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I'm surprised no one has mentioned Nunn's "Understanding Chess Middlegames."It covers a lot of ground in a way that is completely accessable to the average class player. It's very well written. While it's not comprehensive, what is offered is entirely usable.
Kool avatar...and also thanks for reply....astonished you read through all posts...
Hey, did you ever decide on what book to order or has this thread only dented your wallet?
lol....I have (2) thus far Polga'r page #7...and Max Euwe/Walter Meiden Chess Master vs. Chess Amateur...
the good thing is the thread doesnt go away...so I can always skim through and get book ideas....
Yes I have the Polgar book beside my bed. I use it as a reachable tactics book, general purpose, as well as letting it double for an offensive weapon in case of burglars (the thing is massive). I have the Chess Master vs Chess Amateur on my 'wish list' in Amazon as it sounds good.
The only thing I have against tactics book such as the Polgar one and any one of that sort, is for example out of the 5 thousand tactics in that book, 5 thousand of them are mates - i.e. attacking chess. So where are the defensive tactics? Still it is a good book because of the sheer numbers, but do these books only develop one side of our tactical game?
I agree^...I guess he has one just as big for defensive tactics
I think you can borrow from the library most of the books mentioned in the thread. No need to hurt your wallet.
^ Very true....did you have a book suggestion...???
The Life and Games of Mikhail Tal. This may not be the best but it's enjoyable to read.
I have Chernevs "Most Instructive Games Ever Played", solely because my dad used to own it (he doesn't play much chess either), but I thought it was a half decent book. Certainly was fun to read through at least.
Yes, you can learn a lot of basic strategy from that book. The problem with Chernev is that he gives the impression that every game reduces to the conversion of a basic positional advantage to a straightforward win. He rarely gives any lines showing how the loser could have played better so you just get a one sided view of the game.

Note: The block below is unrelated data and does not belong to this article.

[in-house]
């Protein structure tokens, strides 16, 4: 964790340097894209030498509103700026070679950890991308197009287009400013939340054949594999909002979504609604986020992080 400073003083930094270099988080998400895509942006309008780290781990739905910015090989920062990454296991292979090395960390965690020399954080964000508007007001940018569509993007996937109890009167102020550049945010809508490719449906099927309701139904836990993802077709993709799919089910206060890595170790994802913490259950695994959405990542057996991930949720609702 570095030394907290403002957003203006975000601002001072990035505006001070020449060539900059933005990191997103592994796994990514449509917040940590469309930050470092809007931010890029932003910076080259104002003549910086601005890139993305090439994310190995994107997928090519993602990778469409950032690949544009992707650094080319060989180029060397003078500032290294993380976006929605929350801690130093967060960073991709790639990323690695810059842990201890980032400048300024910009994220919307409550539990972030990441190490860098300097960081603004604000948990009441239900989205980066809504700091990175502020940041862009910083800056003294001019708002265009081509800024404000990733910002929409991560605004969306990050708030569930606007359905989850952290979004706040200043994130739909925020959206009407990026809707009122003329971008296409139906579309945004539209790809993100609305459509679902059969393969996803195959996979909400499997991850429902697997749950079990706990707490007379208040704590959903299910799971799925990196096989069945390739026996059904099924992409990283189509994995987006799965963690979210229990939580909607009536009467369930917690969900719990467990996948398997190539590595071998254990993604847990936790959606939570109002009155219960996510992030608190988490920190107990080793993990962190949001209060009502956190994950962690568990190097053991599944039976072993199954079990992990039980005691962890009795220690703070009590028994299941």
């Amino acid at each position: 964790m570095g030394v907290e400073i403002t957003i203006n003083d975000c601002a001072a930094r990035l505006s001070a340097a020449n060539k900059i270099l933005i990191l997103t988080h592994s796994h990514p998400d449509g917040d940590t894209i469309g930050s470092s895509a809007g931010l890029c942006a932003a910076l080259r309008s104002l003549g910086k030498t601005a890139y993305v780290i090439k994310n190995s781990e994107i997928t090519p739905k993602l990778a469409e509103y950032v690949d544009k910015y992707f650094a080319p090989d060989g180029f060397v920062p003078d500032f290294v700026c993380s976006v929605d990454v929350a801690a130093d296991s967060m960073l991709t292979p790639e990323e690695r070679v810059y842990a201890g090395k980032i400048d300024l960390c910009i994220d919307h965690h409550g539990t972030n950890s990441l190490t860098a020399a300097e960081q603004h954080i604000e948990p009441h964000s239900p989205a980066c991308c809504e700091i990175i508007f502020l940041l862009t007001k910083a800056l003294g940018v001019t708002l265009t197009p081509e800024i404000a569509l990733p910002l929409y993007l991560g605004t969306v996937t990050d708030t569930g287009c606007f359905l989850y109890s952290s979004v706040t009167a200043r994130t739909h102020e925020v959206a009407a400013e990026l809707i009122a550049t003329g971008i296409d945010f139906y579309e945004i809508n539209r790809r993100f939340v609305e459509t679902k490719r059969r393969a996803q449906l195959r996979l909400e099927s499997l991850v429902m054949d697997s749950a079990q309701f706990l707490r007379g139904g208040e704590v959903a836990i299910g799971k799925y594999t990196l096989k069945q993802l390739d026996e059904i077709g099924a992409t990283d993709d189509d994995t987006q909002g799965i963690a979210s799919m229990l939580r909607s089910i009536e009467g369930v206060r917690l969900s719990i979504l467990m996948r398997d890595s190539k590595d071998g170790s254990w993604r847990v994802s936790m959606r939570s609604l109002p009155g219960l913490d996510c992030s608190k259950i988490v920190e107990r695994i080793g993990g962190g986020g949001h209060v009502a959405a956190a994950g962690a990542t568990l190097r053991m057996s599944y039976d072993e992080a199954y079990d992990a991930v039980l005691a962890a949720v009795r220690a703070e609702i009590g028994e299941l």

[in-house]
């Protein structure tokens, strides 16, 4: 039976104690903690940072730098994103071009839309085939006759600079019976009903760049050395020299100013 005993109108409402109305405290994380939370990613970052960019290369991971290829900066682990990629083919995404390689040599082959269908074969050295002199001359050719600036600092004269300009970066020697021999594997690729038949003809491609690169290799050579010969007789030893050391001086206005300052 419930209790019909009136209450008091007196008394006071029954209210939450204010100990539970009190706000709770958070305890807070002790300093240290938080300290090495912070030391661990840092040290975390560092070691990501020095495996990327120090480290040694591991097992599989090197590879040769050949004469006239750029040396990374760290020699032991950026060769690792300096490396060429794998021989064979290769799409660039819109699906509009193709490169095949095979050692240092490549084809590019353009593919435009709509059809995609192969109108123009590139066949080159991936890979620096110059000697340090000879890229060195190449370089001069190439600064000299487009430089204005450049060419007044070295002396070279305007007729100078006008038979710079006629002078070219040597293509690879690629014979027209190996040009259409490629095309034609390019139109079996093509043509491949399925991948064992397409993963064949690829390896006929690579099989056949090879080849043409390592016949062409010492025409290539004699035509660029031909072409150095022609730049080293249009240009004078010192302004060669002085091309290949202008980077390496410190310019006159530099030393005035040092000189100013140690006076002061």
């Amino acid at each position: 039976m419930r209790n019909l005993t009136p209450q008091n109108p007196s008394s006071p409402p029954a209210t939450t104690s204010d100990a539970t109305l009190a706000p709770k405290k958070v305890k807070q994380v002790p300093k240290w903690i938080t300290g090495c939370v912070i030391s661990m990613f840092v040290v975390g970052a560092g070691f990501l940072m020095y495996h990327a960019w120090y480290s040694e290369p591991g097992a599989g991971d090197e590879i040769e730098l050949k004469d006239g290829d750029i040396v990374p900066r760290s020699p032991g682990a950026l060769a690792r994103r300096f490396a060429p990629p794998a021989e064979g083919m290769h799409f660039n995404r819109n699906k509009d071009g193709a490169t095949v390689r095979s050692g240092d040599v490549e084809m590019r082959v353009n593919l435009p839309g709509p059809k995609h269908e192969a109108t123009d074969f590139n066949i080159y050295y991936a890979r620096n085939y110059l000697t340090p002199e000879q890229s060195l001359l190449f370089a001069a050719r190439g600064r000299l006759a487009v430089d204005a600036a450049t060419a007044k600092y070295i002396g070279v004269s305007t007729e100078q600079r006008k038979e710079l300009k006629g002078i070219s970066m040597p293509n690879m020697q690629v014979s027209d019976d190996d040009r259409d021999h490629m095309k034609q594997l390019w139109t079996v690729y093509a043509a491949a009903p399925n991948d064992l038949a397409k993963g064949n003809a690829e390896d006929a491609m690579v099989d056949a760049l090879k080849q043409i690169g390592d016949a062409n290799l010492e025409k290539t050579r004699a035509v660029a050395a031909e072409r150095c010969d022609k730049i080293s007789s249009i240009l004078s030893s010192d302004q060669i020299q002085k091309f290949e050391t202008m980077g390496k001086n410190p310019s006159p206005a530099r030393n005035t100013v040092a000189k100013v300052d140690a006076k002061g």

Yeah, that's definitely true. I just read over that book again recently and noticed that time and again. And saying stuff like "Already on the 5th move Black sows the seeds of his strategic defeat"...
Then again, maybe it is the best.
Any book on Capa is a sure shot. Even Chernev's on his 60 best endings. Factly, it may be the sole good book Chernev ever issued.
He did do at least one other enjoyable one (even though he did go a bit exclam-happy throughout):
My personal favourite is "Best Lessons of a Chess Coach" by Sunil Weeramantry (I think that he's one of Nakamura's trainers).
What rating would this book be appropriate for? I like Tal, just worried the book might be too advanced. I've not seen a preview, so it's hard to tell...
I think you should probably be a B-player.
I don't think you need a specific chess rating to enjoy Tal's book. If you have a high school reading ability, you should enjoy his stories. One of the greatest aspects of Life and Games is that Tal makes you want to study his games! His book is inspirational, not just educational.
Mikhail Tal's love of the game is infectious, which is why it's a perennial candidate for best chess book ever written. His audience was every chess lover, not players above a certain rating.
Or maybe his father
step-father and his trainer.
I'd point to Reti's Masters of the Chessboard, which gives an intelligent and broad perspective on chess. Was a real eye-opener for me.
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